Sustainability Certificate Capstone
A capstone course is required of all students seeking to meet the old structure of the sustainability certificate. (note that this option exists only for students who enrolled in the certificate prior to September 1st 2018). For spring 2019, students will have several capstones from which to choose.
Spring 2019 Capstone Courses
This trans-disciplinary course delves into aspects of biological, social, and agricultural sciences underpinning the assessment of food production systems as related to mitigation and adaptation to climate change. The course is structured to offer students a capstone experience. After engaging students in an example multidisciplinary case-study of milk carbon foot-print, instructors will guide students through the development of their own food production and climate change case-study research projects culminating with students creating multi-media web-pages, giving audio-visual presentations, and (for grad students) writing a peer-review style article. Students will engage in collaborative projects with people from disparate disciplinary paradigms.
Envir St 600 capstone:
Urban Food Systems and the Environment
Tuesdays, 2:25-4:55 p.m.
This course will examine the relationship between food systems and the environment and allow students to identify a project of interest that they will develop from a research question to data collection and analysis. We will pay particular attention to the social, political and environmental impacts of local food movements. In an effort to examine community responses to food insecurity, students will explore the food landscape from production (i.e. agriculture) to distribution and participate in community service activities, like work at a community gardening project. Students will also meet with and interview local residents and stakeholders in the urban agricultural movement in Madison.
Envir St 600 capstone:
Environmental Justice: Land, Water and Food
Wednesdays, 2:25-4:55 p.m.
This course will explore several environmental justice movements for land, water and food. Students will select a specific organization of their own interest and apply social movement theories, for example, resource mobilization, political process model, and others, in order to examine the conditions under which a community responds to environmental concerns that impact access to and quality of land, water and food.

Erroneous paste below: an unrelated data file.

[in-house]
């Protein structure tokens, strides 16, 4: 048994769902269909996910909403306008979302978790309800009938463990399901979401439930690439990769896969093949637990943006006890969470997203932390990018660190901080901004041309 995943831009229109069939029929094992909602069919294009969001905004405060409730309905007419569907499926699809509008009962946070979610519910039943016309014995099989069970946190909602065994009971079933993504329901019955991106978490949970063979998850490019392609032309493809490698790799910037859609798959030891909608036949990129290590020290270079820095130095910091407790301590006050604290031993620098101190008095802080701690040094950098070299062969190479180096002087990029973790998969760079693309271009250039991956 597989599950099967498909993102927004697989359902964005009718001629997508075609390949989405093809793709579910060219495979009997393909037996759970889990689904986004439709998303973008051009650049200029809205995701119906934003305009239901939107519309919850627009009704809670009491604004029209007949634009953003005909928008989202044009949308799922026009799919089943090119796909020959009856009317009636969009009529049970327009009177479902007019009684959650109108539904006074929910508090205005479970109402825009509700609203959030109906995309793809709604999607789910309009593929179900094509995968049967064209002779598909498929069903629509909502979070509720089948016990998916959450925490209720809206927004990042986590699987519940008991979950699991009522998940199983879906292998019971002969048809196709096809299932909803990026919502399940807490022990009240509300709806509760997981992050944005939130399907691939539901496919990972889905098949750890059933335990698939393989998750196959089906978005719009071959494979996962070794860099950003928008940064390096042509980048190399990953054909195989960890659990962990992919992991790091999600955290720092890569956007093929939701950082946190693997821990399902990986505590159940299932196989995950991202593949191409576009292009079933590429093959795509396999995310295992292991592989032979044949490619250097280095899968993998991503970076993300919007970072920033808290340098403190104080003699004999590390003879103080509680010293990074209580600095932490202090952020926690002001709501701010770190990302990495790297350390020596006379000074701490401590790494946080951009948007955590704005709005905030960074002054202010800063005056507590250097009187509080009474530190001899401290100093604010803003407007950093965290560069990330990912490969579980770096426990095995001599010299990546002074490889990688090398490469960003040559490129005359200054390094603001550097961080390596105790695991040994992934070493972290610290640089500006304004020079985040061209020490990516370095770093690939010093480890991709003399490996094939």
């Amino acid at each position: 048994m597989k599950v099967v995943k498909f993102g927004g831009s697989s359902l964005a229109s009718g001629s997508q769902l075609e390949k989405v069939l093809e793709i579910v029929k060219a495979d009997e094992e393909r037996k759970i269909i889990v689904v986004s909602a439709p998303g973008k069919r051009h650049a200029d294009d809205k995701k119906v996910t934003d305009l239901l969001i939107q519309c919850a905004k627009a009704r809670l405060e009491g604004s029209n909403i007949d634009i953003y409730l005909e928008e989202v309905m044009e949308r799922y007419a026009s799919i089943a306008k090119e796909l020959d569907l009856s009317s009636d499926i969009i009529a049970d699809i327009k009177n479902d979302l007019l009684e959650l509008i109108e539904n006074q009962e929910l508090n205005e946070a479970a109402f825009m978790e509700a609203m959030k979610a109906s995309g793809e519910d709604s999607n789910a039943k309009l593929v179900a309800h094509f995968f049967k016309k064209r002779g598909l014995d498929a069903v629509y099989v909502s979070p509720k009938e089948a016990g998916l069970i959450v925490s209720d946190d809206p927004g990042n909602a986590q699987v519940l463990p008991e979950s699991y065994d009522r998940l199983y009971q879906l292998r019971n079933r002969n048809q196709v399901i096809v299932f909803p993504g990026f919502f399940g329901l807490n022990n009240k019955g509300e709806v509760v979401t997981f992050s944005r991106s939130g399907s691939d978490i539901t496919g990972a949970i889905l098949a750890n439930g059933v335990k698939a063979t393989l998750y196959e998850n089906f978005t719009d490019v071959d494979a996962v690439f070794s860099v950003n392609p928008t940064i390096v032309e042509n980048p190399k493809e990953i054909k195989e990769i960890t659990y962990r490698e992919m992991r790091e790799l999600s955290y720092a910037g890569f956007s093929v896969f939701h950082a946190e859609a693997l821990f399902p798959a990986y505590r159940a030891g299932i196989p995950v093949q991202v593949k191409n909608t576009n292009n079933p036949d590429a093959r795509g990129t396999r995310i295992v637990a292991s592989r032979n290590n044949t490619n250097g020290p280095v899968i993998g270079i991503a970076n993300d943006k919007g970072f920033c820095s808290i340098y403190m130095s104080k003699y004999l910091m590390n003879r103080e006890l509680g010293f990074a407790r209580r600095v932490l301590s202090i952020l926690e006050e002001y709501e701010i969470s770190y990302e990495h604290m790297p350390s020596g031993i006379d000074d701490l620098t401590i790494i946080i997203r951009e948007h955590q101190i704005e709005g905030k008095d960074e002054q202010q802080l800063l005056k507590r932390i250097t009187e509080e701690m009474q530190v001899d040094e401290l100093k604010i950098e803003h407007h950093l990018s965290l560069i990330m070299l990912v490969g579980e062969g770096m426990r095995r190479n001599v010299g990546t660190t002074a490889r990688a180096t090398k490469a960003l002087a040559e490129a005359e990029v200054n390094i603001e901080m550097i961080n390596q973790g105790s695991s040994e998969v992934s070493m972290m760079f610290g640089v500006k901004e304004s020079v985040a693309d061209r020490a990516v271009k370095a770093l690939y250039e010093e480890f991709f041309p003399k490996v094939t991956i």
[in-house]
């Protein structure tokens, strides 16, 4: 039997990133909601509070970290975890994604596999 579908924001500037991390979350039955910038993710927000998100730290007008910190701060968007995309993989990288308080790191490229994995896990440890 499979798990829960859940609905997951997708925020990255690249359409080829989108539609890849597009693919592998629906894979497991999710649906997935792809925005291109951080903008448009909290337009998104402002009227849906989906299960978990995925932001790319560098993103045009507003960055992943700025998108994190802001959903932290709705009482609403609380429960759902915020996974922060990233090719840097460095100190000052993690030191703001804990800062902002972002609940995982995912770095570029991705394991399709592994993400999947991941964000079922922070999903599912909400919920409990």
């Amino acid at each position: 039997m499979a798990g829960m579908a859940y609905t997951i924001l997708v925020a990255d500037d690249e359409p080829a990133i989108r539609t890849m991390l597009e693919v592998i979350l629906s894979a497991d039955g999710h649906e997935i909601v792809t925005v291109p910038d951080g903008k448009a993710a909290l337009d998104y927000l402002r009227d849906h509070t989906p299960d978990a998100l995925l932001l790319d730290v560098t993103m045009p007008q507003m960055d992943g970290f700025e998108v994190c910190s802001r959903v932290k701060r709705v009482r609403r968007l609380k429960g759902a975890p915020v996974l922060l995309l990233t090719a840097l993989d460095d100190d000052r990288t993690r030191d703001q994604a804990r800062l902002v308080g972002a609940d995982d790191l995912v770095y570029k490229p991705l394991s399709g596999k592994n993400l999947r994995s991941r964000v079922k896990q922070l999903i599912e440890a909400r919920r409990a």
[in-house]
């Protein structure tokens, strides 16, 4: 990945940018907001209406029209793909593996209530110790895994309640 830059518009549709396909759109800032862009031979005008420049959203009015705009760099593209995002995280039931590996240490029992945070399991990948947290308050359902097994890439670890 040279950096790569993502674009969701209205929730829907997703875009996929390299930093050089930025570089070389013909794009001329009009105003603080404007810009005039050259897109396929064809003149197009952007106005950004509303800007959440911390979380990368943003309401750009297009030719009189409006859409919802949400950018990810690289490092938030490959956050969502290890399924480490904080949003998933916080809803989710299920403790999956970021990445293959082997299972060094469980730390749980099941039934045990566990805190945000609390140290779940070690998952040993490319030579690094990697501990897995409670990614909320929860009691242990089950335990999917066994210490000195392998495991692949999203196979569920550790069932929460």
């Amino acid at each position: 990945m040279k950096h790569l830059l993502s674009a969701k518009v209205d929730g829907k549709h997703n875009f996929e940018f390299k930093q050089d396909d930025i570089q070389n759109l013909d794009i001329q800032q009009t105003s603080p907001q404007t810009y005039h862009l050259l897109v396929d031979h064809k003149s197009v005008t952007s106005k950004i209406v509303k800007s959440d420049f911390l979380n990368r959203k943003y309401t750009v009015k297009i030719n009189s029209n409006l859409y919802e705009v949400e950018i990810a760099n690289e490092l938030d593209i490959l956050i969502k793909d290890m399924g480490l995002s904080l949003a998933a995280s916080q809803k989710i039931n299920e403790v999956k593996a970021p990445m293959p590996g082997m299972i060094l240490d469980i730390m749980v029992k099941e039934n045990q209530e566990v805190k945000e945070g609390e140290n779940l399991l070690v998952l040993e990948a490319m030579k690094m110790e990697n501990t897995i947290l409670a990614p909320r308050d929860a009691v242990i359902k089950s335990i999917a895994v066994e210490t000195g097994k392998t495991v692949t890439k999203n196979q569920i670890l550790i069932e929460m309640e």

Real Estate 651:
Green Sustainable Development
This course is intended for students who have an interest in: 1) neighborhood planning associated with green and sustainable concepts, 2) the development of commercial and residential buildings incorporating green and sustainable features, 3) urban infill and neighborhood redevelopment, 4) the rehabilitation of existing single and multifamily housing, 5) redevelopment of historic buildings into housing, 6) Green -Sustainable building concepts, and 7) related special topics such as financing sources, tax issues, accounting concepts, financial structuring, legal issues and portfolio management. The course will acquaint you with both the approach, and the necessary tools such as financing, government programs and regulations, that a successful developer will need to understand in order to succeed. The course is designed for both real estate majors and students from related disciplines. The class will engage in a number of real time development projects to give students practical experience in various development activities. The class will participate in the University Alliance - UniverCity Year program with a focus on both Green and Dane County project sites.
Contact Ann Terlaak and use the subject line "INFO REQUEST: SUSTAINABILITY CAPSTONE".